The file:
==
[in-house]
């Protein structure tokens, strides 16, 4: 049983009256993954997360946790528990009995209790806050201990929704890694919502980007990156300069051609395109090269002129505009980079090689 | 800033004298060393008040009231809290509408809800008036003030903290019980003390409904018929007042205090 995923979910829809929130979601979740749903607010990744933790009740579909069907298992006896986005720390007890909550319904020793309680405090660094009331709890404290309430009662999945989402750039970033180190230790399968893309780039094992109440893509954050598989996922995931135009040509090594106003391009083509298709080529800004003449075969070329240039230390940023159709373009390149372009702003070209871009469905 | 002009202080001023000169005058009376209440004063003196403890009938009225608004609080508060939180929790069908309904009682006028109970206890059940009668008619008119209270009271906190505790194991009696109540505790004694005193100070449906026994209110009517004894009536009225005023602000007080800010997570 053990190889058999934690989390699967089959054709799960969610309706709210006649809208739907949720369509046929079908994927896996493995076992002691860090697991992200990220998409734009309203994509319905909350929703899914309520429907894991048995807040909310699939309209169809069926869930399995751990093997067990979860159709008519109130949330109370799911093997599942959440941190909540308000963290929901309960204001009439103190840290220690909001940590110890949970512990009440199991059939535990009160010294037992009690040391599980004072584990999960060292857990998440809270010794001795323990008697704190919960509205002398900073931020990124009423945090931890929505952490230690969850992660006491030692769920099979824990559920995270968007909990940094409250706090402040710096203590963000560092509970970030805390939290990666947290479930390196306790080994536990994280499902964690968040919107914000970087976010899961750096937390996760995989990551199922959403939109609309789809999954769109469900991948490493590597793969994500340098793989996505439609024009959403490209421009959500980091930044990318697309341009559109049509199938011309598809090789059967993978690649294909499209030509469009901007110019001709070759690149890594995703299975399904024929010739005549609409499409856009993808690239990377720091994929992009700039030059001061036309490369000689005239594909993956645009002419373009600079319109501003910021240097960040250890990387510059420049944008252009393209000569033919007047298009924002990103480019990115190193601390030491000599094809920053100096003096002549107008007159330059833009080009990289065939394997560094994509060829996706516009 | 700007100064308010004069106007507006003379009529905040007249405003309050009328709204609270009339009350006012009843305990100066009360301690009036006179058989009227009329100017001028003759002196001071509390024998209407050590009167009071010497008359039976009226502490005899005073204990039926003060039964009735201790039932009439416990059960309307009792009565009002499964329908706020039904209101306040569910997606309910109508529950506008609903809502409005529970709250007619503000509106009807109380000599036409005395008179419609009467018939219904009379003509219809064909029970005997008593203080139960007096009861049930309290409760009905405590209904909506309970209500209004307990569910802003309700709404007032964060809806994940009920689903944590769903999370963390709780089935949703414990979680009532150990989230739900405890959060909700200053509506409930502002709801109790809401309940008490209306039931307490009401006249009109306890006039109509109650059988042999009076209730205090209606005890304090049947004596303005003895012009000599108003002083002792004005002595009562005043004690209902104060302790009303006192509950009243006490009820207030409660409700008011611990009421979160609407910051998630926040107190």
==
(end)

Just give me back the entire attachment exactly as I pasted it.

[in-house]
């Protein structure tokens, strides 16, 4: 049983009256993954997360946790528990009995209790806050201990929704890694919502980007990156300069051609395109090269002129505009980079090689 | 800033004298060393008040009231809290509408809800008036003030903290019980003390409904018929007042205090 995923979910829809929130979601979740749903607010990744933790009740579909069907298992006896986005720390007890909550319904020793309680405090660094009331709890404290309430009662999945989402750039970033180190230790399968893309780039094992109440893509954050598989996922995931135009040509090594106003391009083509298709080529800004003449075969070329240039230390940023159709373009390149372009702003070209871009469905 | 002009202080001023000169005058009376209440004063003196403890009938009225608004609080508060939180929790069908309904009682006028109970206890059940009668008619008119209270009271906190505790194991009696109540505790004694005193100070449906026994209110009517004894009536009225005023602000007080800010997570 053990190889058999934690989390699967089959054709799960969610309706709210006649809208739907949720369509046929079908994927896996493995076992002691860090697991992200990220998409734009309203994509319905909350929703899914309520429907894991048995807040909310699939309209169809069926869930399995751990093997067990979860159709008519109130949330109370799911093997599942959440941190909540308000963290929901309960204001009439103190840290220690909001940590110890949970512990009440199991059939535990009160010294037992009690040391599980004072584990999960060292857990998440809270010794001795323990008697704190919960509205002398900073931020990124009423945090931890929505952490230690969850992660006491030692769920099979824990559920995270968007909990940094409250706090402040710096203590963000560092509970970030805390939290990666947290479930390196306790080994536990994280499902964690968040919107914000970087976010899961750096937390996760995989990551199922959403939109609309789809999954769109469900991948490493590597793969994500340098793989996505439609024009959403490209421009959500980091930044990318697309341009559109049509199938011309598809090789059967993978690649294909499209030509469009901007110019001709070759690149890594995703299975399904024929010739005549609409499409856009993808690239990377720091994929992009700039030059001061036309490369000689005239594909993956645009002419373009600079319109501003910021240097960040250890990387510059420049944008252009393209000569033919007047298009924002990103480019990115190193601390030491000599094809920053100096003096002549107008007159330059833009080009990289065939394997560094994509060829996706516009 | 700007100064308010004069106007507006003379009529905040007249405003309050009328709204609270009339009350006012009843305990100066009360301690009036006179058989009227009329100017001028003759002196001071509390024998209407050590009167009071010497008359039976009226502490005899005073204990039926003060039964009735201790039932009439416990059960309307009792009565009002499964329908706020039904209101306040569910997606309910109508529950506008609903809502409005529970709250007619503000509106009807109380000599036409005395008179419609009467018939219904009379003509219809064909029970005997008593203080139960007096009861049930309290409760009905405590209904909506309970209500209004307990569910802003309700709404007032964060809806994940009920689903944590769903999370963390709780089935949703414990979680009532150990989230739900405890959060909700200053509506409930502002709801109790809401309940008490209306039931307490009401006249009109306890006039109509109650059988042999009076209730205090209606005890304090049947004596303005003895012009000599108003002083002792004005002595009562005043004690209902104060302790009303006192509950009243006490009820207030409660409700008011611990009421979160609407910051998630926040107190």